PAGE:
Former Governor McAuliffe’s proposed budget was under review in the 2018 legislative session, and it called for Medicaid expansion — as had McAuliffe’s proposed budgets for the three previous years. In the House, two budget bills — HB29 and HB30 — were considered, and both included Medicaid expansion (HB29 was a short-term budget bill, covering the first half of 2018; HB30 was a two-year budget bill, starting where HB29 ended).
Both budget bills passed by a wide margin in the House, with bipartisan support. So the Virginia House of Delegates essentially voted in support of Medicaid expansion three times during the 2018 session, passing HB338, HB29, and HB30 (although HB338 was based on the premise that the state would seek permission from the federal government to impose a work requirement as a condition of Medicaid expansion). 2018 was the first time that the Virginia House had voted in favor of Medicaid expansion — due in large part to the gains that Democrats made in the 2017 election, and the fact that Virginia voters clearly support Medicaid expansion.
The Senate, however, continued to steadfastly reject Medicaid expansion, and the result was an impasse on the budget. The regular legislative session ended in March with no budget agreement, and considerable tensions between the House and Senate on the issue of Medicaid expansion. Gov. Northam called lawmakers back for a special session that began on April 11, to continue to work on the budget. Lawmakers had to have a budget in place by July 1 in order to avoid a government shutdown. Governor Northam proposed a new budget, which was under consideration during the special session via HB5001 and HB5002.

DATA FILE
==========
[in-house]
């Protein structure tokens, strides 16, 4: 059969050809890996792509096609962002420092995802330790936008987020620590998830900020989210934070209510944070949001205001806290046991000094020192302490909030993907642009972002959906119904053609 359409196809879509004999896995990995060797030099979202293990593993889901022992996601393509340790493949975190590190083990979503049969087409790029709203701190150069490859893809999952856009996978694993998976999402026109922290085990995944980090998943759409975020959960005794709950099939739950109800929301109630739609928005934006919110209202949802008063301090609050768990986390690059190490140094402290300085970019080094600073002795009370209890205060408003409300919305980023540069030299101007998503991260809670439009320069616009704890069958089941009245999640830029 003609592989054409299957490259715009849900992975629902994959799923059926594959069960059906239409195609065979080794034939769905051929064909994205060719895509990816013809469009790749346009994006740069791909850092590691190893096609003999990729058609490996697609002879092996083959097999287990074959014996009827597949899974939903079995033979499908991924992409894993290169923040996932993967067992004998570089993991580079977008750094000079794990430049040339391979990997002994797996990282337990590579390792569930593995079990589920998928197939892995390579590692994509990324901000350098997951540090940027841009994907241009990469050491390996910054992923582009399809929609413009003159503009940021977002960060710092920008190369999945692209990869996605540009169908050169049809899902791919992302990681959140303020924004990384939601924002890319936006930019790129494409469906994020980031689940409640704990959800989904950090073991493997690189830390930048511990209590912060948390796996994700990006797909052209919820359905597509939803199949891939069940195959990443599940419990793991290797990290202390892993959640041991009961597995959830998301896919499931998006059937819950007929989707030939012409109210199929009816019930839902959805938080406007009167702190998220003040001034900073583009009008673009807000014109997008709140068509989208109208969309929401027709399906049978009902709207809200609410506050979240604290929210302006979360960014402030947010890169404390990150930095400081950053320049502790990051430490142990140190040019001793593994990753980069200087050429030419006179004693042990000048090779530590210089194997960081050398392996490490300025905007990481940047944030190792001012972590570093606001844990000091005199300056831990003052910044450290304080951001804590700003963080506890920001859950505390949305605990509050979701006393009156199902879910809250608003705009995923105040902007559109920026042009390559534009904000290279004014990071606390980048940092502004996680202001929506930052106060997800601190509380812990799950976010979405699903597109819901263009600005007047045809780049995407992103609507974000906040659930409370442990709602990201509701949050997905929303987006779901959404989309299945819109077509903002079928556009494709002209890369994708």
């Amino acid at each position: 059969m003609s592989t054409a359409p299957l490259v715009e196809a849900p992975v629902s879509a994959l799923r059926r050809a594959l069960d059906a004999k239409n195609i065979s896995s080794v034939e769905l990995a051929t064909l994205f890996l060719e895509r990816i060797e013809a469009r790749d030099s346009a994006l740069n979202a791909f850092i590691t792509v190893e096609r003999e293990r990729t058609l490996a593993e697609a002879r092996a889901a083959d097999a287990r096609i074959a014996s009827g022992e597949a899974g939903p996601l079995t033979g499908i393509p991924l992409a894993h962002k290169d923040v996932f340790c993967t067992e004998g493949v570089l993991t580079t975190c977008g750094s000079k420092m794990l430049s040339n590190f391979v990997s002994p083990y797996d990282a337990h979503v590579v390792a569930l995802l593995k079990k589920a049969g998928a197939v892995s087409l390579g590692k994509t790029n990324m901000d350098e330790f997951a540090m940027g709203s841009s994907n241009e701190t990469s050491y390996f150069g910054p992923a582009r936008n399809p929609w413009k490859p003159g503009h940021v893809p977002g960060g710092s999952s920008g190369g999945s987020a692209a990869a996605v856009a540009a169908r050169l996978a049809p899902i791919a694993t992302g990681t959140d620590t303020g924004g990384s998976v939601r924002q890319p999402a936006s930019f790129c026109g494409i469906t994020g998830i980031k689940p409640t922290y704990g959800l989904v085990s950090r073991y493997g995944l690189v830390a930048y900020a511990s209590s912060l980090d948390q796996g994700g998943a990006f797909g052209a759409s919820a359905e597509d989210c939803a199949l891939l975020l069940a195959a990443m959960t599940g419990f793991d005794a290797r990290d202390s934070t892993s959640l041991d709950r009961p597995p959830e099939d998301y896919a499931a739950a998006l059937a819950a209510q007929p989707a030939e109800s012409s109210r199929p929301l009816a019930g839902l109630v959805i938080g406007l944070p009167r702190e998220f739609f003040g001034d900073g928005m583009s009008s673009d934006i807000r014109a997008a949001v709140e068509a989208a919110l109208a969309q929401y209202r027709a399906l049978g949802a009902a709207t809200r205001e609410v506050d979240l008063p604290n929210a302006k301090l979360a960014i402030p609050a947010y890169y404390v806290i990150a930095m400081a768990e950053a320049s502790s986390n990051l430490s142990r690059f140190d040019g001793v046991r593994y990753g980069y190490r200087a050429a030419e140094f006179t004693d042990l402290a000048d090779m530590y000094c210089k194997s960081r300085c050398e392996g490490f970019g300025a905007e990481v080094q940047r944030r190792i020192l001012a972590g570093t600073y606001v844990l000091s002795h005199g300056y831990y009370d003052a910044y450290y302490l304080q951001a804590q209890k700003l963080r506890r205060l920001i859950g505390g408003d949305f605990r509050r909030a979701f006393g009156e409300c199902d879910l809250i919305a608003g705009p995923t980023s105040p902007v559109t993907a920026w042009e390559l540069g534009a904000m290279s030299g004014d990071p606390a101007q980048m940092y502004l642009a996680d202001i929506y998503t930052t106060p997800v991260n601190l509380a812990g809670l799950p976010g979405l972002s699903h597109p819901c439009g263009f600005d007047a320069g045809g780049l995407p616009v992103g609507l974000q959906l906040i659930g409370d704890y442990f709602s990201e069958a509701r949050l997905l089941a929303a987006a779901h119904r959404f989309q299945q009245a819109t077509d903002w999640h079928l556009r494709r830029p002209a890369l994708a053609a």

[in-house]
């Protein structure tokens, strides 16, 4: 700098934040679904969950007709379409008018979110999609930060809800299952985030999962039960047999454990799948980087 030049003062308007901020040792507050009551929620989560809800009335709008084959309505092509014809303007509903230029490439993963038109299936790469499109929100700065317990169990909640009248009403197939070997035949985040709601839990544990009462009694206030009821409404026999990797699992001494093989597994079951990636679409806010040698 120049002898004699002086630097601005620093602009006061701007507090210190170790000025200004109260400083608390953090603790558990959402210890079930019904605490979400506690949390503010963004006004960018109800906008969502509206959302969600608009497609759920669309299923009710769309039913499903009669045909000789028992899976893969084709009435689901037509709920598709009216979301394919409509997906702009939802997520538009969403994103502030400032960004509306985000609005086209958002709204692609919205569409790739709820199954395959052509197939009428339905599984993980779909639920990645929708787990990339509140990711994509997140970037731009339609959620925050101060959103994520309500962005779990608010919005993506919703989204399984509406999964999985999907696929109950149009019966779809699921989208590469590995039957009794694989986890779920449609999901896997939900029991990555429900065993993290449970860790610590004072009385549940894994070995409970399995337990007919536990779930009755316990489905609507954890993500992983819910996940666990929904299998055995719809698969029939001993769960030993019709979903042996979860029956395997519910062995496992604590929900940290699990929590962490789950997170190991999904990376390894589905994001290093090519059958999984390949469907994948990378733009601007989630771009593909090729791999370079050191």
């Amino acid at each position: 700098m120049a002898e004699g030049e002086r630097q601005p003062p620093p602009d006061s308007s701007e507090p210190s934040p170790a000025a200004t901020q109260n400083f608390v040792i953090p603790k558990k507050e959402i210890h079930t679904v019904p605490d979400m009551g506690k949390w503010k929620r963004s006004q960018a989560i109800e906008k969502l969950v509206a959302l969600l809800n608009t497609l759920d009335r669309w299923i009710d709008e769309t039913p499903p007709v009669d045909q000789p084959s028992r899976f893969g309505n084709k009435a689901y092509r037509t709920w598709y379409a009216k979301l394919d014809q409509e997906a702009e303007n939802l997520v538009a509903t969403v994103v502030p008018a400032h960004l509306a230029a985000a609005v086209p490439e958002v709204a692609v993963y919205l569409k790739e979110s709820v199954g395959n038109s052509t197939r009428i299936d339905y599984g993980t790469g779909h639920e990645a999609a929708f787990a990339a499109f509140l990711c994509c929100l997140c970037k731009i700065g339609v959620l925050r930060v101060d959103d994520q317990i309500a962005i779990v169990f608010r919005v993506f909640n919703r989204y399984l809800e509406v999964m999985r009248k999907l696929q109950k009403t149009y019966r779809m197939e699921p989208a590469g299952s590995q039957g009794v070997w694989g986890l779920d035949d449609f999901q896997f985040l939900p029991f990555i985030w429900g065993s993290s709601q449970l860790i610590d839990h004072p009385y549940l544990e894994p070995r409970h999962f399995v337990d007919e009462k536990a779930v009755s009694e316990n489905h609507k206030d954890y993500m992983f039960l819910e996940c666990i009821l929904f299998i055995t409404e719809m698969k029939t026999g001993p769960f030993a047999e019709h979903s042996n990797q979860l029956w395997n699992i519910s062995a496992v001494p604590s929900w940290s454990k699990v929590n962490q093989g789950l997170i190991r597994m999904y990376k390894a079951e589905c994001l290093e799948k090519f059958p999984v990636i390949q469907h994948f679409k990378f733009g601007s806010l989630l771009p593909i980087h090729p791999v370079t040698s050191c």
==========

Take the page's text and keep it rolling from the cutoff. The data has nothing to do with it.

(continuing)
The House Appropriations Committee approved the new budget on April 13, with an enhanced work requirement, designed to get Republicans in the Senate to support the measure (at least two Senate Republicans had to vote yes on a budget with Medicaid expansion in order to pass it; ultimately, four Senate Republicans supported the measure). The budget bills the House passed earlier in 2018 had called for a work requirement, but enrollees would not have lost their Medicaid coverage for non-compliance. The new budget bill stipulates that the work requirement will be an enforced condition of continued enrollment in Medicaid (although as noted above, Medicaid expansion took effect in January 2020 and the work requirement is still pending federal approval). The revised budget also allocates funding to help people comply with the work requirement, for programs such a job training.